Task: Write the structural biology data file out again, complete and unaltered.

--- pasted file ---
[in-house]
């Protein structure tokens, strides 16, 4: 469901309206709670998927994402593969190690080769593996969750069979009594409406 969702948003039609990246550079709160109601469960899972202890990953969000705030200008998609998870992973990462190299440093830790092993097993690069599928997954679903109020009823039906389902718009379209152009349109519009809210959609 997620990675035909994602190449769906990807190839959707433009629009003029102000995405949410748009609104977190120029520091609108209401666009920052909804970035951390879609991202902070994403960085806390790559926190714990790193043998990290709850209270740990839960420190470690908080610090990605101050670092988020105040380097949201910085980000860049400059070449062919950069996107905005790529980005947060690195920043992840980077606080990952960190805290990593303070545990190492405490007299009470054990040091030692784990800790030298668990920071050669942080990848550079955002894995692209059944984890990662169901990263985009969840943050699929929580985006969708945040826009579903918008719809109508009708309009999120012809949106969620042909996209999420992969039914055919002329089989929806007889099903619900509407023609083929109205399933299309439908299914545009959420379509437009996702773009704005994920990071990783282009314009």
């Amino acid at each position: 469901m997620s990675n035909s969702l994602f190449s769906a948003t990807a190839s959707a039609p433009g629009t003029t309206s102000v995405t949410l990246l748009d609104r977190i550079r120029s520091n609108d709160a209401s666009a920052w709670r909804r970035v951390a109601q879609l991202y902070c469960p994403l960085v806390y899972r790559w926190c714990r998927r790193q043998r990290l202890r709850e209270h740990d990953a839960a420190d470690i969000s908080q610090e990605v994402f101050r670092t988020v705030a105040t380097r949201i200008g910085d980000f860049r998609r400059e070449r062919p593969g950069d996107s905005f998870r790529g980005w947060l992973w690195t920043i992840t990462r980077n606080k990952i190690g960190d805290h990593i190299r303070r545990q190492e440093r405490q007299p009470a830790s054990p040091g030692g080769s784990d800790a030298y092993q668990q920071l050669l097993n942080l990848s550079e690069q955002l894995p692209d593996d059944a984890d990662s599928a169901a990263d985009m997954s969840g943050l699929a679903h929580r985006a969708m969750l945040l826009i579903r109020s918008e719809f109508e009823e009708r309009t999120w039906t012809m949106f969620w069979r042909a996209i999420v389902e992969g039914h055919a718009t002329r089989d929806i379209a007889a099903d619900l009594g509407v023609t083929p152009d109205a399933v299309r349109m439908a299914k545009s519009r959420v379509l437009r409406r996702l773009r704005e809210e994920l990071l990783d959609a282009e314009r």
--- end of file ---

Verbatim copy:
[in-house]
């Protein structure tokens, strides 16, 4: 469901309206709670998927994402593969190690080769593996969750069979009594409406 969702948003039609990246550079709160109601469960899972202890990953969000705030200008998609998870992973990462190299440093830790092993097993690069599928997954679903109020009823039906389902718009379209152009349109519009809210959609 997620990675035909994602190449769906990807190839959707433009629009003029102000995405949410748009609104977190120029520091609108209401666009920052909804970035951390879609991202902070994403960085806390790559926190714990790193043998990290709850209270740990839960420190470690908080610090990605101050670092988020105040380097949201910085980000860049400059070449062919950069996107905005790529980005947060690195920043992840980077606080990952960190805290990593303070545990190492405490007299009470054990040091030692784990800790030298668990920071050669942080990848550079955002894995692209059944984890990662169901990263985009969840943050699929929580985006969708945040826009579903918008719809109508009708309009999120012809949106969620042909996209999420992969039914055919002329089989929806007889099903619900509407023609083929109205399933299309439908299914545009959420379509437009996702773009704005994920990071990783282009314009």
């Amino acid at each position: 469901m997620s990675n035909s969702l994602f190449s769906a948003t990807a190839s959707a039609p433009g629009t003029t309206s102000v995405t949410l990246l748009d609104r977190i550079r120029s520091n609108d709160a209401s666009a920052w709670r909804r970035v951390a109601q879609l991202y902070c469960p994403l960085v806390y899972r790559w926190c714990r998927r790193q043998r990290l202890r709850e209270h740990d990953a839960a420190d470690i969000s908080q610090e990605v994402f101050r670092t988020v705030a105040t380097r949201i200008g910085d980000f860049r998609r400059e070449r062919p593969g950069d996107s905005f998870r790529g980005w947060l992973w690195t920043i992840t990462r980077n606080k990952i190690g960190d805290h990593i190299r303070r545990q190492e440093r405490q007299p009470a830790s054990p040091g030692g080769s784990d800790a030298y092993q668990q920071l050669l097993n942080l990848s550079e690069q955002l894995p692209d593996d059944a984890d990662s599928a169901a990263d985009m997954s969840g943050l699929a679903h929580r985006a969708m969750l945040l826009i579903r109020s918008e719809f109508e009823e009708r309009t999120w039906t012809m949106f969620w069979r042909a996209i999420v389902e992969g039914h055919a718009t002329r089989d929806i379209a007889a099903d619900l009594g509407v023609t083929p152009d109205a399933v299309r349109m439908a299914k545009s519009r959420v379509l437009r409406r996702l773009r704005e809210e994920l990071l990783d959609a282009e314009r």